On 14 September 2006, Network Rail announced plans to lift the track along the full length of the line. It is maintained that the track, after 15 years out of use, would need replacing anyway if the line was ever to re-open, and that this move will have no implications for any future use of the railway. The company also pledged that all bridges would be left in place, with no sales of land attached to the line. A former British Rail engineer, who oversaw a major upgrade of the line just two years before its closure, has countered Network Rail's claims, saying that the track is still in excellent condition and would need only minimal refurbishment to bring it back into use.
Some sections of the line from the south of Sunderland and Pelaw, however, appear to be in quite a poor state. The iron rails appear sound, but the majority of sleepers are wooden and are rotten or distintegrating. Some short sections have concrete sleepers and the line here appears sound. Embanked areas are subsiding in a few places with the aggregate ballast seeming to have been washed away. There is no signalling or fencing at all remaining and in some areas over growth of shrubs and trees is taking over. It certainly appears that some significant work would need to be done to make use of the existing track, certainly replacing the rotten wooden sleepers.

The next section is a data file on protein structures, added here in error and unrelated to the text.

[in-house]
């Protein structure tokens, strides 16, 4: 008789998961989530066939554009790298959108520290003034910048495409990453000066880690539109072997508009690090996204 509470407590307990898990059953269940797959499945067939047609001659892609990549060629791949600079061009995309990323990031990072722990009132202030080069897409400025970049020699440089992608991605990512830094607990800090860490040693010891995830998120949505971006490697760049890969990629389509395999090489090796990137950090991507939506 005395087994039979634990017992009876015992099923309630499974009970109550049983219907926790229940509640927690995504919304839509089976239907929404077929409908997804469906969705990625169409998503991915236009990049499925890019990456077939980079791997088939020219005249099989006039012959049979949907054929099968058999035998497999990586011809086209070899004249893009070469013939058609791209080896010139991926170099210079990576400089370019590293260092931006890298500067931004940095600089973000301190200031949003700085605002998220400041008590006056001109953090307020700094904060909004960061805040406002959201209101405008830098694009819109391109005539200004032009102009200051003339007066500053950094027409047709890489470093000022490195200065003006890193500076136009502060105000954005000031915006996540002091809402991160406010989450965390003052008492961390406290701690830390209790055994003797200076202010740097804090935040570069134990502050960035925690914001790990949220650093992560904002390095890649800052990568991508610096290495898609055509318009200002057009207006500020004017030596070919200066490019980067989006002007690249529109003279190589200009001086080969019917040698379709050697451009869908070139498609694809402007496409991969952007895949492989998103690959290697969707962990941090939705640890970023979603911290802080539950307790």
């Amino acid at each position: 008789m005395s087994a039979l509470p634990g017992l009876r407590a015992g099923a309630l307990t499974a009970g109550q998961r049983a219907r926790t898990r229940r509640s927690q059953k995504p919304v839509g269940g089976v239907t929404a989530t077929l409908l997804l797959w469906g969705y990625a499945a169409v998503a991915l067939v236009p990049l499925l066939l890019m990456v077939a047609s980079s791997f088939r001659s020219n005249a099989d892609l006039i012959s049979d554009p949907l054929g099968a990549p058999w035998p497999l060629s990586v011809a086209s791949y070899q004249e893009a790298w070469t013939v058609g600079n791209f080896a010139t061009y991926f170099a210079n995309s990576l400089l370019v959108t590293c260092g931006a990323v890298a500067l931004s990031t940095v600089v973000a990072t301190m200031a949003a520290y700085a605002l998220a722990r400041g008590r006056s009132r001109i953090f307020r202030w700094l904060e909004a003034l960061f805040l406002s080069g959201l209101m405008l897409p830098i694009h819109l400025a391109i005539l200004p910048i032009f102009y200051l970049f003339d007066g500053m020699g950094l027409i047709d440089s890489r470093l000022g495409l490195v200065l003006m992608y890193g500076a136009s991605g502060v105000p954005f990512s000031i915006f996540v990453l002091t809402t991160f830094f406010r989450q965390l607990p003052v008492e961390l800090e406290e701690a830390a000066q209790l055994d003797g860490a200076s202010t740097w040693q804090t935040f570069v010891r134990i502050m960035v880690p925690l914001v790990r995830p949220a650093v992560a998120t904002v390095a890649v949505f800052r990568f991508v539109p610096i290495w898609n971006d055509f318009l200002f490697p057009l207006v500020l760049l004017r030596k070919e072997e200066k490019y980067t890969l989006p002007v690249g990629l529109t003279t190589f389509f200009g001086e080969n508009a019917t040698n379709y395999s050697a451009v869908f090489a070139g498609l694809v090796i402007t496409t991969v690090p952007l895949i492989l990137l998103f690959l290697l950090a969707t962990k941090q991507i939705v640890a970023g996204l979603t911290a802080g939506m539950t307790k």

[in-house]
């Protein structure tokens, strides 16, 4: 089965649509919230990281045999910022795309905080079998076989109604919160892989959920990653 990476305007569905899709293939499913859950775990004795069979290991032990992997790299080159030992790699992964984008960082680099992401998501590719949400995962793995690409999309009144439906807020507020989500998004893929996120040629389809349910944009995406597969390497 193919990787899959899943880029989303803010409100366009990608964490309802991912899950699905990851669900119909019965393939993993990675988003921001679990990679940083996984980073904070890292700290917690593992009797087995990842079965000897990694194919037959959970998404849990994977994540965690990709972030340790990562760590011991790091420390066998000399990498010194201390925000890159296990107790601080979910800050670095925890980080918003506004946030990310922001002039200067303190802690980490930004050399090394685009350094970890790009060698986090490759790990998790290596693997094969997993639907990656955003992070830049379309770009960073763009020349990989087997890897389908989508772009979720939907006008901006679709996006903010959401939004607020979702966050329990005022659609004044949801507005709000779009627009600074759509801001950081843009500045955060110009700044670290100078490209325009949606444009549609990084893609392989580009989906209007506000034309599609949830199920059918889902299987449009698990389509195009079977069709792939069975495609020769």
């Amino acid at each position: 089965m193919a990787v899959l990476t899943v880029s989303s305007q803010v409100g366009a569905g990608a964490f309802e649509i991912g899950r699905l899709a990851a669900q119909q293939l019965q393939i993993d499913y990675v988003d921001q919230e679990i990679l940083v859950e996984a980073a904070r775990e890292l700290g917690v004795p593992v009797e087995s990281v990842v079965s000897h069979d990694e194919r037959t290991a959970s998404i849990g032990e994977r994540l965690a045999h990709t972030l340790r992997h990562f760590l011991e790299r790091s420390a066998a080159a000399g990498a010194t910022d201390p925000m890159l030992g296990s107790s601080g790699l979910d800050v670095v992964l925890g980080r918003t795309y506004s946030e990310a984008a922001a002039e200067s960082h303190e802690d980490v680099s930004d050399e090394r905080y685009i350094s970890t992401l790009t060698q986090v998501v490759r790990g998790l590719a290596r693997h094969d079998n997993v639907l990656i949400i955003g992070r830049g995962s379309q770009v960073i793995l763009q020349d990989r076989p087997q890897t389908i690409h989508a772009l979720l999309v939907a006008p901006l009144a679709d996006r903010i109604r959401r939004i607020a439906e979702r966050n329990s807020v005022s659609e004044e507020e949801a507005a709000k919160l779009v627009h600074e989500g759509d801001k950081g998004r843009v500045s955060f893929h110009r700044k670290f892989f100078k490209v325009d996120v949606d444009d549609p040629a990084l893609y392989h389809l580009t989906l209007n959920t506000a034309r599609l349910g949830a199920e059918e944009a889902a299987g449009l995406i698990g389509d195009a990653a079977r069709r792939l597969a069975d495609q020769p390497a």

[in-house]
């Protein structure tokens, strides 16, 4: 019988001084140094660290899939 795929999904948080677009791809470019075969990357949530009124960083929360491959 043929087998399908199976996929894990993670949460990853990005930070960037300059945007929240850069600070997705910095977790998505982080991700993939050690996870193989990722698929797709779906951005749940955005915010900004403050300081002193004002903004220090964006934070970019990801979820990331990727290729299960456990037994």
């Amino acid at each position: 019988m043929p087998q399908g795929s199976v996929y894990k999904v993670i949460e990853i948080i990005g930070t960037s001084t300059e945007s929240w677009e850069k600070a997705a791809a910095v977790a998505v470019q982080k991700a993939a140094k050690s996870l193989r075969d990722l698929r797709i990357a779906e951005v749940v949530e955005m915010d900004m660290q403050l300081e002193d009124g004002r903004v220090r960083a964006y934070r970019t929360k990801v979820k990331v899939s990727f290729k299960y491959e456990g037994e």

- ↑ "Jail sentence for rail track thief". BBC News Online (2003-05-20). Retrieved on 2006-12-10.
- ↑ "Study to look at case for Leamside rail reopening". Transport Briefing (2006-12-05). Retrieved on 2006-12-10.
- ↑ "Hopes raised that rail line will re-open". The Northern Echo (2006-12-06). Retrieved on 2006-12-10.
- ↑ "LTP Daughter Strategies 2006-2011" (2006). Retrieved on 2006-12-10.
- ↑ (2002) "Memorandum by Railfuture (NT 43)". Select Committee on Transport, Local Government and the Regions: Appendices to the Minutes of Evidence (Appendix 6) Session 2001-02. Retrieved on 2006-12-10.
- ↑ "Rail line's return journey derailed". Newcastle Journal (Sep 15 2006). Retrieved on 2006-12-10.
- ↑ "Engineer urges re-think over line". The Northern Echo (11:01am Saturday 28th October 2006). Retrieved on 2006-12-10.